18/10/2012 19:36 BST | Updated 17/12/2012 05:12 GMT

Wasting Time on the Time Limit: The Real Issues in Women's Reproductive Healthcare

The Conservative MP Nadine Dorries has requested a parliamentary debate on a reduction in the time-limit from 24 to 20 weeks. As was widely reported after the women's minister Maria Miller expressed her support for such a reduction, there have been no medical or scientific advances in this area since parliament last looked at this issue in 2008.

Moreover when it comes to the small number of women who need access to services after 20 weeks, their circumstances and reasons remain as compelling as ever. There is no need to revisit this issue: but the tragedy is that the energy spent discussing it detracts time and attention from genuine problems in women's reproductive healthcare. Were the MP for mid-Bedfordshire really as 'pro-woman' as she claims, here are some of the themes she could be tackling which affect women across the spectrum of reproductive needs.

Access to contraception

Some 40% of women using BPAS' contraceptive counselling service following an unplanned pregnancy report problems accessing contraception. Clinic closures or opening times inconvenient for working women or women with childcare commitments are frequently reported by the women we see, with women over-25 often getting a particularly raw deal as services are geared towards younger women. We have seen a rise in the number of women seeking advice about unplanned pregnancy not long after giving birth: our recent post-natal contraception survey found one in four women wanted more advice and support with contraception after a baby, and overall very few were given access to their choice of contraception from the full range of options.

Miscarriage management

One in four pregnancies end in miscarriage, which can be a particularly traumatic episode in a woman's life. Many of these women will experience "missed miscarriage", in which the pregnancy has ended but the womb has not expelled it - often meaning medical intervention is necessary. A recent campaign by the parenting website Mumsnet highlighted a range of problems women experiencing miscarriage can face - from inconsistent access to counselling services to a lack of choice in the medical methods available to manage the miscarriage. An Early Day Motion supporting the campaign was signed by dozens of MPs, although not everyone joined in.

Improving access to early abortion

Early Medical Abortion - "the abortion pill" - has transformed abortion services around the world. Two forms of medication are taken about two days apart. Akin to a natural miscarriage, it means women can avoid surgical intervention and any accompanying risks, and it can be used at some of the earliest gestations, when surgical methods may not be possible - so it has contributed to an increase in the proportion of early abortions. In the developing and developed world - including in France, Sweden and the US - women who meet the legal requirements for abortion can use the medication to expel the pregnancy in the privacy of their own home.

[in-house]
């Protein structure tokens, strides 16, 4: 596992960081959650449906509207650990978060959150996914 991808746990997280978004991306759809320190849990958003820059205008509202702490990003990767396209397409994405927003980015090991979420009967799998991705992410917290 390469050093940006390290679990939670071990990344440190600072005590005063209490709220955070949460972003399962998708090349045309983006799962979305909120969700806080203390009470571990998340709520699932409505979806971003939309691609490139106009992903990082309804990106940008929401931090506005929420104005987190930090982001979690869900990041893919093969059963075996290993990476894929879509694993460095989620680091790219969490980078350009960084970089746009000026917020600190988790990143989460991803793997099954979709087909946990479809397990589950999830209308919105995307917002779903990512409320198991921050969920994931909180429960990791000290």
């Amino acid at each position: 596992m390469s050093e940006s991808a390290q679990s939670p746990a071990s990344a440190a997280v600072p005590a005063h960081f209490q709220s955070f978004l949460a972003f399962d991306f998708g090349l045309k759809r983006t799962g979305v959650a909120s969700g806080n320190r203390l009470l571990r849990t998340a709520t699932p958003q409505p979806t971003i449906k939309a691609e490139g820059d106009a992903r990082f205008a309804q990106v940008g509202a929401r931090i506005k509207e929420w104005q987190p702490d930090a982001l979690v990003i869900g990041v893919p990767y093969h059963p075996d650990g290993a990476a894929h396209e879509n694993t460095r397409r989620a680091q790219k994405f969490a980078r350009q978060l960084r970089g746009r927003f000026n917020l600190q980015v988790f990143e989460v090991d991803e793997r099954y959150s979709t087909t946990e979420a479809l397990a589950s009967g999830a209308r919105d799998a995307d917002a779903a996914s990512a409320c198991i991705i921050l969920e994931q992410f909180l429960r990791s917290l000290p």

This is in keeping with recommendations from the World Health Organisation, which believes being able to do so contributes to confidentiality and comfort. But in the UK, regulations stipulate that women having abortions can only take the medication in a clinic or hospital, before being able to travel home. This increases the risk that they will miscarry before they get home. For many women, this combined with the sheer number of separate appointments makes this method impossible for them, particularly if they are working or live long distances from the nearest clinic - or need to keep their visits very private. A small change in the regulations could make a big difference to the many thousands of women' experience of abortion every year. (Nadine is not keen).

Reductions in midwife numbers

The Royal College of Midwives says 5,000 more full-time midwives are needed to ensure women and their babies receive the care they need. The shortages affect every region of England, according to the RCM. A recent report by the Care Quality Commission found one in seven of the 141 hospital trusts that provide maternity and midwifery services in England do not have the recommended one midwife for every 28 births. A recent survey showed that nearly a fifth of women polled said they felt unsupported during labour and birth.

So there are lots of areas a pro-woman MP with an apparent interest in reproductive healthcare could be usefully focusing on. Picking on overwhelmingly vulnerable women who need access to later abortion services really isn't one of them.